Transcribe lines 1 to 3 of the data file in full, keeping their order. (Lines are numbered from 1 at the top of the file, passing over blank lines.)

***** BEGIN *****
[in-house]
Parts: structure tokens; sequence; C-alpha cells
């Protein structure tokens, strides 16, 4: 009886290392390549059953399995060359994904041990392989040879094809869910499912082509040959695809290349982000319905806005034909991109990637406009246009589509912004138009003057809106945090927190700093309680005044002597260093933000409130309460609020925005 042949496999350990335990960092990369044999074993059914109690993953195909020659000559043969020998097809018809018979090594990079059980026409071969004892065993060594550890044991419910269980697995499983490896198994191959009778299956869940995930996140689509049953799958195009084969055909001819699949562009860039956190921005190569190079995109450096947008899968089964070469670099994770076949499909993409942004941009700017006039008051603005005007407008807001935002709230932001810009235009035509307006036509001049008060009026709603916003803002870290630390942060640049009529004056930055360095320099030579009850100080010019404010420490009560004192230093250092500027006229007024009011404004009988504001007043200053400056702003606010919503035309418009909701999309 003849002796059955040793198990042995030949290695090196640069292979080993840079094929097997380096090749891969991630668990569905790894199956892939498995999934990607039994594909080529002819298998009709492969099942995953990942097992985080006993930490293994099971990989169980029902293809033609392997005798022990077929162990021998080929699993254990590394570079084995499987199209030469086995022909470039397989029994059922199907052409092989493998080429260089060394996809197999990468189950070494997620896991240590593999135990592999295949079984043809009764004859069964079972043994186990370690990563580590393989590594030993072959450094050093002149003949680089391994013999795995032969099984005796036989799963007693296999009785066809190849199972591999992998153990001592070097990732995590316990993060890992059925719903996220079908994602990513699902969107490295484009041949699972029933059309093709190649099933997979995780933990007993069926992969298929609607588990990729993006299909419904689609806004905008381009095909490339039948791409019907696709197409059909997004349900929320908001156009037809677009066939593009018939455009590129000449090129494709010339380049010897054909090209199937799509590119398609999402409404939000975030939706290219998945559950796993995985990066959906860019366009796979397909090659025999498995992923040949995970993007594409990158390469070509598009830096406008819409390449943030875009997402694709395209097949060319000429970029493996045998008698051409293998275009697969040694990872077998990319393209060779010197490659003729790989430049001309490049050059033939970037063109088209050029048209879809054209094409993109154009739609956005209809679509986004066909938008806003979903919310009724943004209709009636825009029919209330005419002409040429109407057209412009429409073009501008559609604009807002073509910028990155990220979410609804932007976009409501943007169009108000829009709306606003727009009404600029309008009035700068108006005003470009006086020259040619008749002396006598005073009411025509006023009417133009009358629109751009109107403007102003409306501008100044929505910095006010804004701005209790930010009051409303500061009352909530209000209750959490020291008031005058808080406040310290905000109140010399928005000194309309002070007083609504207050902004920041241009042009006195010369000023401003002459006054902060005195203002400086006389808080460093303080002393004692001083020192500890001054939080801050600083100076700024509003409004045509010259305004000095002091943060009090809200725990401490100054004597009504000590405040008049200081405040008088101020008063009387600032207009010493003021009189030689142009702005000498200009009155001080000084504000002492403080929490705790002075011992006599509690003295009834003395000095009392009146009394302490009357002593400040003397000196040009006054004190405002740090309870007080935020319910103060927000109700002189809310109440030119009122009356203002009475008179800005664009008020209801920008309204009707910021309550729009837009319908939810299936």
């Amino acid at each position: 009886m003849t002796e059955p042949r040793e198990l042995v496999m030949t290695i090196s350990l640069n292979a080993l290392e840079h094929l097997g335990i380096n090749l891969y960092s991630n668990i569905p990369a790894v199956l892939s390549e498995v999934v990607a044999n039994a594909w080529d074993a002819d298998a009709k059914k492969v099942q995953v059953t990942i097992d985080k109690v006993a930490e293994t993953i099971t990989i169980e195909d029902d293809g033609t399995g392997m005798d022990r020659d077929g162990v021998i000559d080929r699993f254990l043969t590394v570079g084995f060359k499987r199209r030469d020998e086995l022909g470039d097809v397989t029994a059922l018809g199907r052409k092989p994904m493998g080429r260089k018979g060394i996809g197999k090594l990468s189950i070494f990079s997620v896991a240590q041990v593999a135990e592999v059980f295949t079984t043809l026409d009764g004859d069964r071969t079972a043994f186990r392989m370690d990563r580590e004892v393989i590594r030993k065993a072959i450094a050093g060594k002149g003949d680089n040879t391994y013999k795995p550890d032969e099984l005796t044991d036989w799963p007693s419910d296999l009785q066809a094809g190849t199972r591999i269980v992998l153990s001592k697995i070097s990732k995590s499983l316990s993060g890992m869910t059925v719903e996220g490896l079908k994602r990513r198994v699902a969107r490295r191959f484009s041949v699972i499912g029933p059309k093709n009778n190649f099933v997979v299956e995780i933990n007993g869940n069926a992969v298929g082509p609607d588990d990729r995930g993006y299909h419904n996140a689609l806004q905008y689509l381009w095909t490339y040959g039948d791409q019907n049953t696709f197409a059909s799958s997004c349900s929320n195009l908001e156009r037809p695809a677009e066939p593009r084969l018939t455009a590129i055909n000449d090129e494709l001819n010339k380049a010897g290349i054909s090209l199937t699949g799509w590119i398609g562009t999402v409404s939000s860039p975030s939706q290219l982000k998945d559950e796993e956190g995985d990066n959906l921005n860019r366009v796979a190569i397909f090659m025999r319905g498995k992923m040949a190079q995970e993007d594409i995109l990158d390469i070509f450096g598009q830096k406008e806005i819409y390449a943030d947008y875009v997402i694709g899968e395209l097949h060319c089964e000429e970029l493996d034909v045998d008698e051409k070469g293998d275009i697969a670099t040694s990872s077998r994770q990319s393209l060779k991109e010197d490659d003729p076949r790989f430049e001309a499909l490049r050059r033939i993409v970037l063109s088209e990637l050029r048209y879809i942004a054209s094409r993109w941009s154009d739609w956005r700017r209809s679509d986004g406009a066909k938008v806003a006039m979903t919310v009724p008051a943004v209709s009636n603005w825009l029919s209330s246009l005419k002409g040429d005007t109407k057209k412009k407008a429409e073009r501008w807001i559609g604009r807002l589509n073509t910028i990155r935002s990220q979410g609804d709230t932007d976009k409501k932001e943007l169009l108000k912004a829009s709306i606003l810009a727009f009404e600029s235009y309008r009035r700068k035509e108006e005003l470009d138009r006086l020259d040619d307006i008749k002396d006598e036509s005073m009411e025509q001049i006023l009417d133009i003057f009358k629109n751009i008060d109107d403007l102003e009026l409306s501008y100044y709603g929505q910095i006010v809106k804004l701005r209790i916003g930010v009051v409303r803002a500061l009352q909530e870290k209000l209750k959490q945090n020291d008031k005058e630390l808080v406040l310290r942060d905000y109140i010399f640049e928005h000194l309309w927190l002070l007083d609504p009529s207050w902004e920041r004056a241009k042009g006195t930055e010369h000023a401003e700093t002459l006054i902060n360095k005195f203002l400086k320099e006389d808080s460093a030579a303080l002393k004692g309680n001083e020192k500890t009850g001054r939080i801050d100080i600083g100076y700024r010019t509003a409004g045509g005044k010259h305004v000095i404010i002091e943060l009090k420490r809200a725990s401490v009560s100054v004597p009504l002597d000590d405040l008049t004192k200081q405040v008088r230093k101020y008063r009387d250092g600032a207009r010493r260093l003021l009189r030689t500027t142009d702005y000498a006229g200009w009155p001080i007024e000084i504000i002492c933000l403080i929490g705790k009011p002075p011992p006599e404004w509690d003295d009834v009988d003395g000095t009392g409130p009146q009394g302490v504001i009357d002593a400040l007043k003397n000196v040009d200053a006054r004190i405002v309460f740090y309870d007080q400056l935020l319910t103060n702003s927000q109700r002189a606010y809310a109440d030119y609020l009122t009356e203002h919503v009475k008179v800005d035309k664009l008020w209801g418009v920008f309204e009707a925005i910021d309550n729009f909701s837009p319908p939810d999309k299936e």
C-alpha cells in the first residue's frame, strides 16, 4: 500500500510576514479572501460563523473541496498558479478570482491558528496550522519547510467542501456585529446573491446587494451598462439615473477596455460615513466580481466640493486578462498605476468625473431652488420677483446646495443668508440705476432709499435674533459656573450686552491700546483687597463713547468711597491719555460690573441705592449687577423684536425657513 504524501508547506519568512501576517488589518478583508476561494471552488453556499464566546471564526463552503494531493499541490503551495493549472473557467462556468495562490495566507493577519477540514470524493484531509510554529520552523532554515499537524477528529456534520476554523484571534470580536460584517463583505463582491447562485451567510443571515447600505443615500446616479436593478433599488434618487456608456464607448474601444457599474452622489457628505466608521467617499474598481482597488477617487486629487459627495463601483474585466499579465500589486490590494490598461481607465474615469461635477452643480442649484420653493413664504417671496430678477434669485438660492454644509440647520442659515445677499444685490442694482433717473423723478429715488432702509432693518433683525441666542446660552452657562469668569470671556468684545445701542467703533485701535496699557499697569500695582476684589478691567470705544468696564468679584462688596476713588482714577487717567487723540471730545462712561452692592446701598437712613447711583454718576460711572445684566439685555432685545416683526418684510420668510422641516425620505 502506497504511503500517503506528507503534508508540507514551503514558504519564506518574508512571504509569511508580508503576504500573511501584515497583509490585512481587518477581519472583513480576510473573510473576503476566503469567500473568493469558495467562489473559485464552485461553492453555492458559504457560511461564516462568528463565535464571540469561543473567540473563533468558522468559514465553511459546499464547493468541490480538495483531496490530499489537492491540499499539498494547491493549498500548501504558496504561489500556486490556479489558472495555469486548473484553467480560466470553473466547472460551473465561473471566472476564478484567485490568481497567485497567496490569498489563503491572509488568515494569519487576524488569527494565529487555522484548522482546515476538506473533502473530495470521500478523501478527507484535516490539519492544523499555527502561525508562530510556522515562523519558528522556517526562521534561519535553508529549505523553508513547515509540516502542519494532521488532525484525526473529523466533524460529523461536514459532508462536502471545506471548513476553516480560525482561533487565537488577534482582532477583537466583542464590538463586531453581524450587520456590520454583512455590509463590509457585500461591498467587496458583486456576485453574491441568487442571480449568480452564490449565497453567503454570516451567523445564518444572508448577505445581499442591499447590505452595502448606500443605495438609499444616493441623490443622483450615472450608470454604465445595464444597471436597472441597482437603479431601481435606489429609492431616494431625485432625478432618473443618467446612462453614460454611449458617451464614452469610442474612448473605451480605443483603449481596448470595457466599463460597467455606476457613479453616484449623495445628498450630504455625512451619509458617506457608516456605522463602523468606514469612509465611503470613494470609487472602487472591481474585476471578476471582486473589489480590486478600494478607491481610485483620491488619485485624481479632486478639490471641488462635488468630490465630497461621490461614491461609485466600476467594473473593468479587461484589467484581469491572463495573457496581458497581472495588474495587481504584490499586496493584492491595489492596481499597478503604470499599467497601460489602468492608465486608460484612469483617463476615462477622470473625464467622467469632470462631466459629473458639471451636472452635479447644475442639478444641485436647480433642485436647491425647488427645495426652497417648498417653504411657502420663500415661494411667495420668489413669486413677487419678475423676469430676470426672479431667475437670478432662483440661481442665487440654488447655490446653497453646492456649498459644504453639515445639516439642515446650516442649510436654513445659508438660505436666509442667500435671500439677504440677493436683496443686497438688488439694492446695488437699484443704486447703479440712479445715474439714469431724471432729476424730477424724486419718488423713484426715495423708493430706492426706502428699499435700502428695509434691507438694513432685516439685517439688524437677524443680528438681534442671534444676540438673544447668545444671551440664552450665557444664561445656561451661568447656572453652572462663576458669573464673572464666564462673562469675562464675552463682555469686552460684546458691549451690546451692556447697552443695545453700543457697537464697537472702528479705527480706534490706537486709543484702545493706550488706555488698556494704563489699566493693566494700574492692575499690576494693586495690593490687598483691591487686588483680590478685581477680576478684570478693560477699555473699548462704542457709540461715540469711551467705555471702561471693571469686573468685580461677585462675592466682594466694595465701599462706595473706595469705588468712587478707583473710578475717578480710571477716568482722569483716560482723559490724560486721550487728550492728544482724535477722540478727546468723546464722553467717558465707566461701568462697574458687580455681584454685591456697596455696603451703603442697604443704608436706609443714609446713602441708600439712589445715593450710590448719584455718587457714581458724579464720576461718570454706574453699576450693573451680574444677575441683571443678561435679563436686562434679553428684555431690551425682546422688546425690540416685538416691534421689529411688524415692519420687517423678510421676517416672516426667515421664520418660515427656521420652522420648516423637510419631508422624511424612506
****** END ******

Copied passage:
[in-house]
Parts: structure tokens; sequence; C-alpha cells
């Protein structure tokens, strides 16, 4: 009886290392390549059953399995060359994904041990392989040879094809869910499912082509040959695809290349982000319905806005034909991109990637406009246009589509912004138009003057809106945090927190700093309680005044002597260093933000409130309460609020925005 042949496999350990335990960092990369044999074993059914109690993953195909020659000559043969020998097809018809018979090594990079059980026409071969004892065993060594550890044991419910269980697995499983490896198994191959009778299956869940995930996140689509049953799958195009084969055909001819699949562009860039956190921005190569190079995109450096947008899968089964070469670099994770076949499909993409942004941009700017006039008051603005005007407008807001935002709230932001810009235009035509307006036509001049008060009026709603916003803002870290630390942060640049009529004056930055360095320099030579009850100080010019404010420490009560004192230093250092500027006229007024009011404004009988504001007043200053400056702003606010919503035309418009909701999309 003849002796059955040793198990042995030949290695090196640069292979080993840079094929097997380096090749891969991630668990569905790894199956892939498995999934990607039994594909080529002819298998009709492969099942995953990942097992985080006993930490293994099971990989169980029902293809033609392997005798022990077929162990021998080929699993254990590394570079084995499987199209030469086995022909470039397989029994059922199907052409092989493998080429260089060394996809197999990468189950070494997620896991240590593999135990592999295949079984043809009764004859069964079972043994186990370690990563580590393989590594030993072959450094050093002149003949680089391994013999795995032969099984005796036989799963007693296999009785066809190849199972591999992998153990001592070097990732995590316990993060890992059925719903996220079908994602990513699902969107490295484009041949699972029933059309093709190649099933997979995780933990007993069926992969298929609607588990990729993006299909419904689609806004905008381009095909490339039948791409019907696709197409059909997004349900929320908001156009037809677009066939593009018939455009590129000449090129494709010339380049010897054909090209199937799509590119398609999402409404939000975030939706290219998945559950796993995985990066959906860019366009796979397909090659025999498995992923040949995970993007594409990158390469070509598009830096406008819409390449943030875009997402694709395209097949060319000429970029493996045998008698051409293998275009697969040694990872077998990319393209060779010197490659003729790989430049001309490049050059033939970037063109088209050029048209879809054209094409993109154009739609956005209809679509986004066909938008806003979903919310009724943004209709009636825009029919209330005419002409040429109407057209412009429409073009501008559609604009807002073509910028990155990220979410609804932007976009409501943007169009108000829009709306606003727009009404600029309008009035700068108006005003470009006086020259040619008749002396006598005073009411025509006023009417133009009358629109751009109107403007102003409306501008100044929505910095006010804004701005209790930010009051409303500061009352909530209000209750959490020291008031005058808080406040310290905000109140010399928005000194309309002070007083609504207050902004920041241009042009006195010369000023401003002459006054902060005195203002400086006389808080460093303080002393004692001083020192500890001054939080801050600083100076700024509003409004045509010259305004000095002091943060009090809200725990401490100054004597009504000590405040008049200081405040008088101020008063009387600032207009010493003021009189030689142009702005000498200009009155001080000084504000002492403080929490705790002075011992006599509690003295009834003395000095009392009146009394302490009357002593400040003397000196040009006054004190405002740090309870007080935020319910103060927000109700002189809310109440030119009122009356203002009475008179800005664009008020209801920008309204009707910021309550729009837009319908939810299936």